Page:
Uber innovation: say goodbye to bricks and mortar taxi servicePosted: July 20, 2012
My colleague Josh Gans recently turned me on to UBER, a smartphone-based taxi service. I used it for the first time yesterday to get to the Toronto Airport. I’ll be surprised if this technology doesn’t eventually kill the taxi business as we know it.
From the user’s perspective, you simply download an app and sign up for the service online. When you want a cab, you open the app. It shows you all the Uber vehicles around you on a google map. It tells you how many minutes it will take for one to get to you (in my case 8). You hit a button and, if you are so inclined, you can watch your car approaching on the map. A few minutes later, viola!, you receive a message telling you your cab has arrived. Our car was a spotless black limo-style sedan. The transaction is handled through your account with them via your credit card. No money changes hands with the driver (tip is included) and a detailed receipt is immediately emailed to you (great for expense reports). The cost in our case was identical to the standard fare + tip.
As far as I’m concerned, the experience dominated that of the status quo by a significant margin. It got me to thinking about the business model. As an investor, I would always be wary of any business 3 computer science grads from MIT could replicate in a basement. I can’t imagine there is anything in the Uber technology that creates a meaningful entry barrier. Moreover, unlike a Facebook type business, there don’t seem to be any network externalities working to the advantage of the first-mover.
On the other hand, there are non-technology features of the business that are central to its success and, perhaps, not so easy to replicate. The most obvious is setting up a base of independent drivers. I was chatting with our driver and learned that substantial resources are devoted to vetting drivers and, once they are on board, regularly checking up on them to make sure the standard of service (car cleanliness and so on) remain high. That requires some infrastructure and know-how.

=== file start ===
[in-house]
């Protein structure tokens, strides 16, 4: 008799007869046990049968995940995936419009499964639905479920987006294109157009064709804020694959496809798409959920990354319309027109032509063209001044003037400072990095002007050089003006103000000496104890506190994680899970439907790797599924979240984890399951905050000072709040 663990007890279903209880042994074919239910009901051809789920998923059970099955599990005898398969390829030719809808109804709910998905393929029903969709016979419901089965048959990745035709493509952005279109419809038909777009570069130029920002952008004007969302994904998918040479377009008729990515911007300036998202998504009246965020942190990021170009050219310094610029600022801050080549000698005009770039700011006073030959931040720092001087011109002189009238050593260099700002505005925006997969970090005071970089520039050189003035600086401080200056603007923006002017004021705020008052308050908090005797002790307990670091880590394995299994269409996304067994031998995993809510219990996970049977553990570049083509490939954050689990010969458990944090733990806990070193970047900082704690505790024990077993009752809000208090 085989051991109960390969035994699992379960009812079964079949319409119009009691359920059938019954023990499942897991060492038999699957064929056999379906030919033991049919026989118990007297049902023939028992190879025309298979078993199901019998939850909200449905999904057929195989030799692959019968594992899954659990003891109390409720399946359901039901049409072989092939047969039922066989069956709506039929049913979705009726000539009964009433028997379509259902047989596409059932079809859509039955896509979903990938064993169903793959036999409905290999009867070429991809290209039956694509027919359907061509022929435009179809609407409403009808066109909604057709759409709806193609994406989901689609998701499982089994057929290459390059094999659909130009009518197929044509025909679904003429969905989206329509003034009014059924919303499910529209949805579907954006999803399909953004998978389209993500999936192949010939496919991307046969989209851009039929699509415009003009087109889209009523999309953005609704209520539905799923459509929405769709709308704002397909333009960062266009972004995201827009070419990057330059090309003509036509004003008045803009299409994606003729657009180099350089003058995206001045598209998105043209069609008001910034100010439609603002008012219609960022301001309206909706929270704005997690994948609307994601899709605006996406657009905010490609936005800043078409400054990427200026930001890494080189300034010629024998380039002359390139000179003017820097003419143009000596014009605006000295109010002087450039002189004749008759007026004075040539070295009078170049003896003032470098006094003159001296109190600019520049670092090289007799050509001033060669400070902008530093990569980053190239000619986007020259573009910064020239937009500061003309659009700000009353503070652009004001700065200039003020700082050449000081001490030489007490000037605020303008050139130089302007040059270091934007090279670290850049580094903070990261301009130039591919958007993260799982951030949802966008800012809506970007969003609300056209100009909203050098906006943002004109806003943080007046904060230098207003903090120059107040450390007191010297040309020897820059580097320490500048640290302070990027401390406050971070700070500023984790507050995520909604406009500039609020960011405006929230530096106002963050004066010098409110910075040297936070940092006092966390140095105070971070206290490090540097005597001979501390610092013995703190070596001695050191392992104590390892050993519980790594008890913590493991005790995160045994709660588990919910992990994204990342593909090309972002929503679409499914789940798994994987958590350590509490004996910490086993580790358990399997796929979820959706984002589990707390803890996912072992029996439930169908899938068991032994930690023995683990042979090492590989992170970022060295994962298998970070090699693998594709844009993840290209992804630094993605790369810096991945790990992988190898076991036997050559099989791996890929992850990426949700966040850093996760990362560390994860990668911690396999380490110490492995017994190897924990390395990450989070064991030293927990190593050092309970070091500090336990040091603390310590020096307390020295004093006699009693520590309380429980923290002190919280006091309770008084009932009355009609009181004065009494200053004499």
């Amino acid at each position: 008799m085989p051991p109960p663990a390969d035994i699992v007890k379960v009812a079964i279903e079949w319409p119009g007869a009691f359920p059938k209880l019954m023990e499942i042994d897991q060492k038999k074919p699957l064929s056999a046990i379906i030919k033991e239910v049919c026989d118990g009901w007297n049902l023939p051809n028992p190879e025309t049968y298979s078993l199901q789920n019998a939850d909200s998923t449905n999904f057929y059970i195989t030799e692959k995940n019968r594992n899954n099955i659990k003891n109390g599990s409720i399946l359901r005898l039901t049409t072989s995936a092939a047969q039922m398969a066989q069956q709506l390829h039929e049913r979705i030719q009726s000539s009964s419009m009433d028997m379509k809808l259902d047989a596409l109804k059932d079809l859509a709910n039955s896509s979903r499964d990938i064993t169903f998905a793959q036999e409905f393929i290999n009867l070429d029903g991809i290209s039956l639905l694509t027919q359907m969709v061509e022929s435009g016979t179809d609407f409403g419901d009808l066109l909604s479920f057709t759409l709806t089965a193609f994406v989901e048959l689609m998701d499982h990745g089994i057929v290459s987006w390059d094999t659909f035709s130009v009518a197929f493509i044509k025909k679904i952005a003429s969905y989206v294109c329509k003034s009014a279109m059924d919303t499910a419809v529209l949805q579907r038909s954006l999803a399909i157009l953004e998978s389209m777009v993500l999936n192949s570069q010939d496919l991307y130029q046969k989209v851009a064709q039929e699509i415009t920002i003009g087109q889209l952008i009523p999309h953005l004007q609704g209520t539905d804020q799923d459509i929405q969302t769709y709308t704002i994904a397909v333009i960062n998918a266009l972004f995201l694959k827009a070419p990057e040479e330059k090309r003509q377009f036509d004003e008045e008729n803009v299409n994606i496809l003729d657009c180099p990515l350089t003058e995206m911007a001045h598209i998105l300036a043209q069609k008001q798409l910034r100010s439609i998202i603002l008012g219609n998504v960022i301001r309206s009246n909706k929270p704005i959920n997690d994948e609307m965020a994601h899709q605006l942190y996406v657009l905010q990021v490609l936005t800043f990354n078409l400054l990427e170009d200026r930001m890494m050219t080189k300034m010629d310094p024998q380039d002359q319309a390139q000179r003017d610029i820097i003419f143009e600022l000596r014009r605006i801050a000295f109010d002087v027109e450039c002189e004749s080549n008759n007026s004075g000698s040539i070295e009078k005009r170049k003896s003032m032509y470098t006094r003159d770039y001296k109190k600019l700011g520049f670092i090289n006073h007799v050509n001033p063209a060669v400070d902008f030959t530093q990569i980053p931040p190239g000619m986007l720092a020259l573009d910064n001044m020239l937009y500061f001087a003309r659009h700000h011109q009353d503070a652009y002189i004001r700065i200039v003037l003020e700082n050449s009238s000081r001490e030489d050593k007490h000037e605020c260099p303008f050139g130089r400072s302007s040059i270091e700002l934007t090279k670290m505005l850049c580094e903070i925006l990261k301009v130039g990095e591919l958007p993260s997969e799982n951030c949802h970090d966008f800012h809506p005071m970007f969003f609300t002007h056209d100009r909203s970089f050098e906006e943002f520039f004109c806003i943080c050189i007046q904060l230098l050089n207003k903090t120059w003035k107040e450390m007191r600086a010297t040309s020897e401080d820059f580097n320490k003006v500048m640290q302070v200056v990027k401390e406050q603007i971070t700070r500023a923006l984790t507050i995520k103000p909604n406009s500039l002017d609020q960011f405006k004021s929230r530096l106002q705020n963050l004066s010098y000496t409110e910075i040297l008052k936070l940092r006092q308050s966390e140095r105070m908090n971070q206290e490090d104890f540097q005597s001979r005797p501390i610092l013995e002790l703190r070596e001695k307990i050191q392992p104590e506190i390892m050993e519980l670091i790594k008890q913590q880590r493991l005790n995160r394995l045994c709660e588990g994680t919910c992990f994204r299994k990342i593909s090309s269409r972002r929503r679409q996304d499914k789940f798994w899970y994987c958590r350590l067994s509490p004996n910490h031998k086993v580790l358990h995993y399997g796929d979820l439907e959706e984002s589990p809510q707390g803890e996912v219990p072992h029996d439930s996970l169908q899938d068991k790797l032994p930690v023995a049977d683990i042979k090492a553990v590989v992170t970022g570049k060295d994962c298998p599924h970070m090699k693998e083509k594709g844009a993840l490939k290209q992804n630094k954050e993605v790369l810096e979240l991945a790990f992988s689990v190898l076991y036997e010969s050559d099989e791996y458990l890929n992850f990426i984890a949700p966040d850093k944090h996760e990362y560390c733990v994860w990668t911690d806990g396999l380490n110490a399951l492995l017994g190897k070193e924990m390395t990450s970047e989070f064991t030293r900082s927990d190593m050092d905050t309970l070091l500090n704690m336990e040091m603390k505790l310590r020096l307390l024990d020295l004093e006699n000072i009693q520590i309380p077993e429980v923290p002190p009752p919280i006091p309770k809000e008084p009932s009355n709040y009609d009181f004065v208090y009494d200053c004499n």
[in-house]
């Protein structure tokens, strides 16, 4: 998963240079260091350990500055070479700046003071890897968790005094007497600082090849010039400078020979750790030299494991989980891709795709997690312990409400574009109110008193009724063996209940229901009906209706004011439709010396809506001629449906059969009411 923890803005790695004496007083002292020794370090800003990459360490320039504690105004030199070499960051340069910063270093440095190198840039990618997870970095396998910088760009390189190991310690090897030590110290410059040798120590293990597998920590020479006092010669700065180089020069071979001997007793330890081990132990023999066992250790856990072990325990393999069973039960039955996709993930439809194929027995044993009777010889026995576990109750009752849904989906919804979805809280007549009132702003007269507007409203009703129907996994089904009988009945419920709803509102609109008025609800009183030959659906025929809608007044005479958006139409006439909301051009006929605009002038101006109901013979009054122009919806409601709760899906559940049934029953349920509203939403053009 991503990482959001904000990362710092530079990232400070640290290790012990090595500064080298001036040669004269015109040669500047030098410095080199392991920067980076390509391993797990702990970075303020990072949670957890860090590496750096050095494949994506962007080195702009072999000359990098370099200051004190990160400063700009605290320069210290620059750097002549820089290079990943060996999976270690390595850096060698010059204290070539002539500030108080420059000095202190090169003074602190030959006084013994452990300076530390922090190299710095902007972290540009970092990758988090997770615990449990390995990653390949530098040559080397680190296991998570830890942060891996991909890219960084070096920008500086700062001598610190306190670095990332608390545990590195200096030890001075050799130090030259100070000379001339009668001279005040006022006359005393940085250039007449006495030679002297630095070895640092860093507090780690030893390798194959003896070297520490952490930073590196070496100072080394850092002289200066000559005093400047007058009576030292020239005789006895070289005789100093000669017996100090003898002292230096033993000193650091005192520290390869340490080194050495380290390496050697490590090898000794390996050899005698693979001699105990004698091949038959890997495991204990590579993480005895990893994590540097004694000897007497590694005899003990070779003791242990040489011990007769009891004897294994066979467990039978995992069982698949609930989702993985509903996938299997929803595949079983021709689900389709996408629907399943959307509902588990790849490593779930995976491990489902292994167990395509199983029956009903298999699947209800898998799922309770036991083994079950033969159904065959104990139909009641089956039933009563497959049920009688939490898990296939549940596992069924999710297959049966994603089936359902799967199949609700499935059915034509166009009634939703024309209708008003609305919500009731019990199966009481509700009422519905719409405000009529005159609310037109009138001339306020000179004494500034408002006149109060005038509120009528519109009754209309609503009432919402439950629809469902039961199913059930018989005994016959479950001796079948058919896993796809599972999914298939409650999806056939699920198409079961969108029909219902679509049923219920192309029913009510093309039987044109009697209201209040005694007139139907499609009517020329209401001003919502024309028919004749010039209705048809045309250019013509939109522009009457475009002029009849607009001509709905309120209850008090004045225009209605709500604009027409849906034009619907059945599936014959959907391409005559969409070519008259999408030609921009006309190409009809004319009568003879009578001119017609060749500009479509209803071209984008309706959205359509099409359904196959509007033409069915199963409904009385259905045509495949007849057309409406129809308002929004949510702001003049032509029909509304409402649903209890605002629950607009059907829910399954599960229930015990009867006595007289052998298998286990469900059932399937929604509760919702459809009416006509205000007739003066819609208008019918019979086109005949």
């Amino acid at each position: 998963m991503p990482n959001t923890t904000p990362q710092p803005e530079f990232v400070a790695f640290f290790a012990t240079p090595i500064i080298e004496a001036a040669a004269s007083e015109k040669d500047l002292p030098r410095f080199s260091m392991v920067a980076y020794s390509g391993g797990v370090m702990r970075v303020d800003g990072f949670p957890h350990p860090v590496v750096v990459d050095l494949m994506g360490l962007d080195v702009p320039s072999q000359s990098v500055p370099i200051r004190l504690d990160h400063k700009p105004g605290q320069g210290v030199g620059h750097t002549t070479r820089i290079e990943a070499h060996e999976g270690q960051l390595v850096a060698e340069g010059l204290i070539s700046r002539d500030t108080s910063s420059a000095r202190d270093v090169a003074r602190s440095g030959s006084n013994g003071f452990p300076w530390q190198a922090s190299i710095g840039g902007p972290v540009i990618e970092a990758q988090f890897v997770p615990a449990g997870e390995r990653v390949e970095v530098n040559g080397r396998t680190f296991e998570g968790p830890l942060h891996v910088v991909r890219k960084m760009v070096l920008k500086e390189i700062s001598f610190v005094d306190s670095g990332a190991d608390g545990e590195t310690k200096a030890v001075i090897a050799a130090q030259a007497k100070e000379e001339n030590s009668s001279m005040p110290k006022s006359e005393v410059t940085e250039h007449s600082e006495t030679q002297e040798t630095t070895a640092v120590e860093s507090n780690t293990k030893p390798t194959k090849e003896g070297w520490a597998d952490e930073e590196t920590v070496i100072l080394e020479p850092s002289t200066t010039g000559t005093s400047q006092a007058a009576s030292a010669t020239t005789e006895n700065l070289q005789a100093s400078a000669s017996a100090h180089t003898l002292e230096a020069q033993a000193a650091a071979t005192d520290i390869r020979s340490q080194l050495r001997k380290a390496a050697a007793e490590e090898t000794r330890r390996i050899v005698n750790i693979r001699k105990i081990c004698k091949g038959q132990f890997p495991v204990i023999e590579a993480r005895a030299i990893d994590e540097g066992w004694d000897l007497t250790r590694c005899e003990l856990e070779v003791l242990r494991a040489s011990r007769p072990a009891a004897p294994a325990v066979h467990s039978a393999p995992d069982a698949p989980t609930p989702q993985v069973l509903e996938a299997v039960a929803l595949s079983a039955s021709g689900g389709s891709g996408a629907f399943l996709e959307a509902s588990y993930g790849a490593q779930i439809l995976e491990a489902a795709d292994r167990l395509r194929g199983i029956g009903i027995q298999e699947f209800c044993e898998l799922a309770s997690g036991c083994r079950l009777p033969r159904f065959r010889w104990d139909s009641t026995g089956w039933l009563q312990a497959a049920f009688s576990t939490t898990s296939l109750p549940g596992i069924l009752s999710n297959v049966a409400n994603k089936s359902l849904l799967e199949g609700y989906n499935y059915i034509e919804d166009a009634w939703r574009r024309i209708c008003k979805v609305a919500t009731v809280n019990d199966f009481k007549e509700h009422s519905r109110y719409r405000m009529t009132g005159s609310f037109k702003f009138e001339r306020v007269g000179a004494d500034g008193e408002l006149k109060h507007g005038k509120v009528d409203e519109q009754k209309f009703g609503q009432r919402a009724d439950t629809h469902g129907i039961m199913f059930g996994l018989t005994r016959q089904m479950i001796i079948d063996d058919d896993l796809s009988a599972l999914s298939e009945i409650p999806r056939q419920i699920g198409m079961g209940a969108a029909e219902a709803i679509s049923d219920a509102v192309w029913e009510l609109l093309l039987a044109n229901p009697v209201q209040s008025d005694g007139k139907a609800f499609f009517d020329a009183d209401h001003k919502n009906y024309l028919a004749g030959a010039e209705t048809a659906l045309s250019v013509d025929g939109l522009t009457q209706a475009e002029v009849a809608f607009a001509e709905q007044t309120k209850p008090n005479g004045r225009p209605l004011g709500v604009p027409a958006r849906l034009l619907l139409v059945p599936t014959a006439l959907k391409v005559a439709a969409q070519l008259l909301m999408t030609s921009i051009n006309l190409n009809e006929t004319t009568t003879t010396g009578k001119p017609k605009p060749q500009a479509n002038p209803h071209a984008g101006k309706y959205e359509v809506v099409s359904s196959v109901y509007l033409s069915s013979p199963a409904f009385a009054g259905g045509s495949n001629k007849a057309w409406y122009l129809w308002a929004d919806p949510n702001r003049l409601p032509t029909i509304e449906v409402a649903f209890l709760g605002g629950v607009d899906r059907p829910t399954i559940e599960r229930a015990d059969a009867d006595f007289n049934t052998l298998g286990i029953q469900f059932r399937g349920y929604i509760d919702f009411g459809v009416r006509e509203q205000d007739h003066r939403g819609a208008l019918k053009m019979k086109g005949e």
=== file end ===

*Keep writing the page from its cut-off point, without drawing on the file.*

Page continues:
Then, there are the reputation effects. Strong reputation is going to be a substantial benefit on the supply side – i.e., recruiting and maintaining good drivers. Plus, for the first time, a supplier of taxi services can build up not just a national but international retail brand. That’s a big deal. Apparently, Uber does not have to contend with local medallion laws — the cars are not marked and cannot be hailed from the street. This will help them a lot in expanding their business.
Still, the service only works for people with smartphones — a big limit to growth, at least for now. Also, it is hard to imagine that one or two competitors won’t take a run at them, especially if (as I suspect) this business really takes off. When that happens, who is going to appropriate the value? What is scarce in this situation? There appears to be no shortage of taxi drivers, though being able to find and maintain top-quality ones should confer some advantage. Also, my intuition is that the market will support two or three such businesses, not tens or hundreds. So, oligopoly prices under constrained capacity, at least for the high-end, high-quality version of the service, are likely to obtain.
Yet, the arrival of competition will surely send some additional value the consumer’s way in the form of lower prices. And this is not exactly a high-margin business to begin with. Therefore, at some point in the future, expect to see an established Uber lobbying local governments to regulate its segment of the business — waxing poetic on why it is in the public’s interest for cities to issue them some form of competition-inhibiting, medallion-like licenses of their own.